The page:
Our client

We produced content for the 3D mapping of the Natural History Museum in Bergen, in connection with the reopening. The delivery included concept development, storyboards, film recording, 2D and 3D visuals, original music composition, and sound design.

Helmet provided 3D graphics for selected scenes, and music and sound design was produced by Kjetil Fluge.

Early in the process, we did a site visit to the Natural History Museum (where the 3D mapping would take place) with the client, where we gained a broader understanding of the brief. All graphics that would later be produced would be rooted in the university museum, either directly or more abstractly.

Concept sketches and storyboards

We developed concept sketches and storyboards for each scene in the 3D mapping. Each scene is connected to the Natural History Museum in some way, either based on exhibitions at the museum, research from the university or a future-oriented vision.

There are many factors involved in obtaining a detailed scan, but things like weather, reflections in different surfaces, or distance to the object can lead to missing data in certain areas. Therefore, a 3D model based on the point cloud from the laser scan is built afterwards.

Laser scan and 3D model

With the help of Pro-Consult, we had a laser scan of the university museum so that everyone could work with exact measurements of the building. Helmet converted the point cloud from the laser scan into a 3D model that we could use further in the process.

All the graphics we produced were therefore modeled after the 3D model of the museum, so the accuracy was at the highest level.

Bergen Museum

Bergen Museum was founded in 1825, but did not open its doors until 1865. At that time, the side wings had not yet been built, which is why the 3D mapping only starts in the center of the building, in terms of dramaturgy.

Photo: Bergen University Library

3D models of both the scaffolding being built and torn down, and the numbers (years) coming down from the roof of the museum were modeled, textured, lit, animated and rendered in Blender. Compositing was done in After Effects. Here are some excerpts from the work process.

The numbers were modeled and animated in Blender.

We made about 400 individual recordings of silhouettes to be used in the windows of the museum. The recordings were categorized and systematized so that we could easily distribute them in the different windows afterwards.

In the years leading up to 1946, the two side wings were built, and the Museum Garden was laid out. This, and much important work at the museum, led to 1946 being the year when the Norwegian Parliament decided to establish the University of Bergen.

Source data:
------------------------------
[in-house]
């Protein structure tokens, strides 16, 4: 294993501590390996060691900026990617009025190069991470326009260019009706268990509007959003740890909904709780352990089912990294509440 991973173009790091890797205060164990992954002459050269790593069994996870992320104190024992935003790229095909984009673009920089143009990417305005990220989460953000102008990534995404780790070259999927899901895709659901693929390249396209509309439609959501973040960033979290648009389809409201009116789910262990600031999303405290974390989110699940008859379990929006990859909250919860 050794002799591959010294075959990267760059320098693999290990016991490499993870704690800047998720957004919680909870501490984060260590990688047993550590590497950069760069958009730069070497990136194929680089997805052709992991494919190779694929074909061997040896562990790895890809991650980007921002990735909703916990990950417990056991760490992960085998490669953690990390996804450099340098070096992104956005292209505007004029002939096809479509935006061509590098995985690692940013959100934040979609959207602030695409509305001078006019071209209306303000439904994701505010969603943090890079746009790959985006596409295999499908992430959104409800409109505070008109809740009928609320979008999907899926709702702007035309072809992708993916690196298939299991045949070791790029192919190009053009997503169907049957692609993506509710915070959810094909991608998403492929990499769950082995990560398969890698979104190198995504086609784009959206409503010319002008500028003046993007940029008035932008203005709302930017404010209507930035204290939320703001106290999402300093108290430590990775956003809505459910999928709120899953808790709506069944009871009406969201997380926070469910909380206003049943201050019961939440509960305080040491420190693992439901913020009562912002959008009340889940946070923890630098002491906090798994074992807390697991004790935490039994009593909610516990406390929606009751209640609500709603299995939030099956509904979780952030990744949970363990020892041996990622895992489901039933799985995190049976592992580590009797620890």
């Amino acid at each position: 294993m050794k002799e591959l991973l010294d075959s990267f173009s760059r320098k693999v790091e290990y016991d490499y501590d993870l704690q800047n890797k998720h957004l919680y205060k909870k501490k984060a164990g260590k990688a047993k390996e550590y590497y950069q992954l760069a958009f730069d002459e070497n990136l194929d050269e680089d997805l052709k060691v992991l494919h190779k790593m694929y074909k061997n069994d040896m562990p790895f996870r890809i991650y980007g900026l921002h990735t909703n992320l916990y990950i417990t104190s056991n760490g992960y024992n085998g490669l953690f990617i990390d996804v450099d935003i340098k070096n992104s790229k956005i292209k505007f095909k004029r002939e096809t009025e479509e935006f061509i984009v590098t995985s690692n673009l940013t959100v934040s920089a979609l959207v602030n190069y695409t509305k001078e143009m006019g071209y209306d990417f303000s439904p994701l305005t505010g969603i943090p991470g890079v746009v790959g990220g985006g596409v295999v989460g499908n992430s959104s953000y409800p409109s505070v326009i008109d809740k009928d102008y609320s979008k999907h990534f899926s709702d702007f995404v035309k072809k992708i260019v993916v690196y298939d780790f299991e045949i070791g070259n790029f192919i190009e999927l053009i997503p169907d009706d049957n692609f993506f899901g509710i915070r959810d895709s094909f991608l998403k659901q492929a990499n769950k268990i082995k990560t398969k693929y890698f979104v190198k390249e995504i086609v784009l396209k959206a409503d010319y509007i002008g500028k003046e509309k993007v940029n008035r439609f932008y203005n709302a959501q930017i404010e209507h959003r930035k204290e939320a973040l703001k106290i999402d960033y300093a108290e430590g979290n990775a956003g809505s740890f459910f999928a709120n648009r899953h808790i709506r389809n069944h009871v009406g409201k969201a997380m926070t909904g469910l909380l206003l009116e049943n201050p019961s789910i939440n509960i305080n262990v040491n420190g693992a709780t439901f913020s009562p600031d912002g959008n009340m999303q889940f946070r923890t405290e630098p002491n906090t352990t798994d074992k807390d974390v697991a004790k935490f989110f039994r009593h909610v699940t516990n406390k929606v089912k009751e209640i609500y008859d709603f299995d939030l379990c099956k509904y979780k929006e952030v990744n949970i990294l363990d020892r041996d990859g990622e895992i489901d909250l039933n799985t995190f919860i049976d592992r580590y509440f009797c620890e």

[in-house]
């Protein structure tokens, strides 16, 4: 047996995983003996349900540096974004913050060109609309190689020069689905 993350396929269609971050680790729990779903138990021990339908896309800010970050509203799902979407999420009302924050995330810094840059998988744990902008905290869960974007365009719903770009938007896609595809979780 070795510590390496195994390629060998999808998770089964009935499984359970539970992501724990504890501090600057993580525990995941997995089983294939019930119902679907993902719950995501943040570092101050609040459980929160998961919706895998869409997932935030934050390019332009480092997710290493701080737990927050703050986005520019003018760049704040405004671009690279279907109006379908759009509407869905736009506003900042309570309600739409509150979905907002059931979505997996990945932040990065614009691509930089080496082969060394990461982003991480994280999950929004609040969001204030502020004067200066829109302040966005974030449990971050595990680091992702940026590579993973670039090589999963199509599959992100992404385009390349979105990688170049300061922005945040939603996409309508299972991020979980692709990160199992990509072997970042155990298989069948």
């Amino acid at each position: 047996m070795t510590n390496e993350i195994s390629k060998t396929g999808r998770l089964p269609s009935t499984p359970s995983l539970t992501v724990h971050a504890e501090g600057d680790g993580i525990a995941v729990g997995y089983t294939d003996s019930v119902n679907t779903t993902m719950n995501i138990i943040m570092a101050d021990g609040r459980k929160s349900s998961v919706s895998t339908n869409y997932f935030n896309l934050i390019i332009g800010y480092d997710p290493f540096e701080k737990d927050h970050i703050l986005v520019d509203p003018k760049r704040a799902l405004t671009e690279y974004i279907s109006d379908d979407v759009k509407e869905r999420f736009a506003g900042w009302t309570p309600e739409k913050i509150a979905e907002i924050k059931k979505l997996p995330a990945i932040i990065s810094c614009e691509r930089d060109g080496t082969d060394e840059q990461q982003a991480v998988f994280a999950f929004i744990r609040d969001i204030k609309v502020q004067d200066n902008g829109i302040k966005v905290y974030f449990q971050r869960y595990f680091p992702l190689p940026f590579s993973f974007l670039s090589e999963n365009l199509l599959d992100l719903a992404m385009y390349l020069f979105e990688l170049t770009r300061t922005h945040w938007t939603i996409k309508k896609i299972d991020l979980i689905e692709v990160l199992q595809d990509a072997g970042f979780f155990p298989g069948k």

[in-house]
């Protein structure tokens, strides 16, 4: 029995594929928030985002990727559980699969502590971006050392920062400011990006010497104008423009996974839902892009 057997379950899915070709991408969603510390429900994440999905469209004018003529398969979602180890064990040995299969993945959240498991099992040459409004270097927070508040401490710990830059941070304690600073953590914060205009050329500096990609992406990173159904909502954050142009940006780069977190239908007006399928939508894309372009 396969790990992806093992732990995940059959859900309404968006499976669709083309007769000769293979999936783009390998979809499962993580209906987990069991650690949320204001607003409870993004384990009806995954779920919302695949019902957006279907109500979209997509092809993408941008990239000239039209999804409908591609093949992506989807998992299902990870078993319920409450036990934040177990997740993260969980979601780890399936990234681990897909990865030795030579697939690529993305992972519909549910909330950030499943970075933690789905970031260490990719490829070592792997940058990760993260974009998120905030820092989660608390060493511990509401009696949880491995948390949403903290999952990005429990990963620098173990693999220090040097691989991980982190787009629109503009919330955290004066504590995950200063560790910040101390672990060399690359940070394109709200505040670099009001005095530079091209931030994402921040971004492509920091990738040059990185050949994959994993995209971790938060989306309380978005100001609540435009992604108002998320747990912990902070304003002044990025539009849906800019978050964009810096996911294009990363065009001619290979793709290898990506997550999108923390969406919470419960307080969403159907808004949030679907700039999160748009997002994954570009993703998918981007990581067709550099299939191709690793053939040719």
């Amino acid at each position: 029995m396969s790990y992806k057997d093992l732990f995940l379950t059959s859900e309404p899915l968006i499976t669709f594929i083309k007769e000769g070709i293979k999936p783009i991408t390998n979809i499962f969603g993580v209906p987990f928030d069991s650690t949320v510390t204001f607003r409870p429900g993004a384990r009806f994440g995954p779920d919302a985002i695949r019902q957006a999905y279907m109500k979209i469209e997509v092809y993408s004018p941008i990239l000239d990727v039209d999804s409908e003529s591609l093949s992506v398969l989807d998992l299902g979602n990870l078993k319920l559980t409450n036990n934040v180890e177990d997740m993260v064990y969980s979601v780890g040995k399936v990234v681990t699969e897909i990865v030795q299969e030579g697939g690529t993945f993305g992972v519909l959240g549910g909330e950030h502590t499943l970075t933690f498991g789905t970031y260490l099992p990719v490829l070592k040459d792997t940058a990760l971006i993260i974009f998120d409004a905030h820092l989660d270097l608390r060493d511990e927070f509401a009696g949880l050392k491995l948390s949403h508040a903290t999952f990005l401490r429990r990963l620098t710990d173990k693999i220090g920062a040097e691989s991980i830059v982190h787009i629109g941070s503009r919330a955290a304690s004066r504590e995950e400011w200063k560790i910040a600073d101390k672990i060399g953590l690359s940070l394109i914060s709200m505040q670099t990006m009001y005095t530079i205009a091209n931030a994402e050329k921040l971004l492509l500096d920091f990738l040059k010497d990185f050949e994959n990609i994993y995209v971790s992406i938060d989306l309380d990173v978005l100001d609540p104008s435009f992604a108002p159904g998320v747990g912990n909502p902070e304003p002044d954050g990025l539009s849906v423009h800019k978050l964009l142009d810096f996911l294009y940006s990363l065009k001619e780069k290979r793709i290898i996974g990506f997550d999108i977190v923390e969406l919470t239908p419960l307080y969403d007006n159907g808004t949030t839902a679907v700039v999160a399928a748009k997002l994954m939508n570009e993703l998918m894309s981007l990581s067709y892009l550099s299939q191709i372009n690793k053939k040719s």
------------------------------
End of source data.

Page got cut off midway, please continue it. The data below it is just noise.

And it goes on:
The 3D mapping was brought to life by animating the University logo, the banners on the side wings, and the people inside the windows, among other things.

Every step the big spider took was animated by hand. The spider was also given its own particle system for the hairs on its body.

We set up different groups of insects so that we could place them around the building and let them roam freely. Bark beetles, cockroaches and other reptiles were allowed to crawl around the facade of the building.

We worked with the good people at Helmet, who produced selected scenes in 3D. All the whales, for example, were produced by Helmet.

Using Blender's real-time render engine, Eevee, we were able to visualize large parts of the scenes very efficiently. Instead of having to render out tests of each scene, we could see the results in real time. The final output were rendered from Cycles.

The tree of life

The relationship between all organisms, whether living or extinct, is often summarized in a ancestry tree. This is also known as a family tree, or tree of life. It is simply an overview of the relationships between all the world's species, like a map of evolution.

The Natural History Museum both researches and exhibits evolution, which is why the tree of life became a central part of the 3D mapping.

The museum becomes covered in flowers, before the tree of life grows all over the building. As the tree evolves, the species of the world also appear on its branches, and they evolve as the branches propagate and grow.

The museum collapsing


The University of Bergen offers studies for nanotechnology, where the basic sciences of physics, chemistry, molecular biology and mathematics come together to create nanoscience.

Motion graphics

All animation of text and motion graphics was done in After Effects.


We rendered several elements, such as a turntable of a robot, to fill the nano-scene with relevant elements.


All the elements were put together in After Effects, where we combined the 3D and 2D elements to create the finished scene.


  • Total length of show = 10 minutes (600 seconds)
  • The project was set up at 25 frames per second.
  • 25fps * 600 sec = 15 000 frames

"So we had to produce 15,000 individual images for the show, which could have taken up to 12 months to render."

The rendering (exporting) of each image took somewhere between 3min-45min, depending on what needed to be rendered. In other words, we would at best be able to render the whole show in 30 days, and at worst take 12 months, if everything was rendered on one machine. In reality, the job was spread over several render machines and render farms, so that the render time could be kept at an acceptable level.

All music and sound design in the show is originally written and composed by Kjetil Fluge.

One of Norway's largest mappings

Both young and old were able to experience something unique in Bergen, and the 3D mapping is one of the largest ever carried out in Norway.

All 3 photos above: Thor Brødreskift

Many thanks to Kulturoperatørene for the opportunity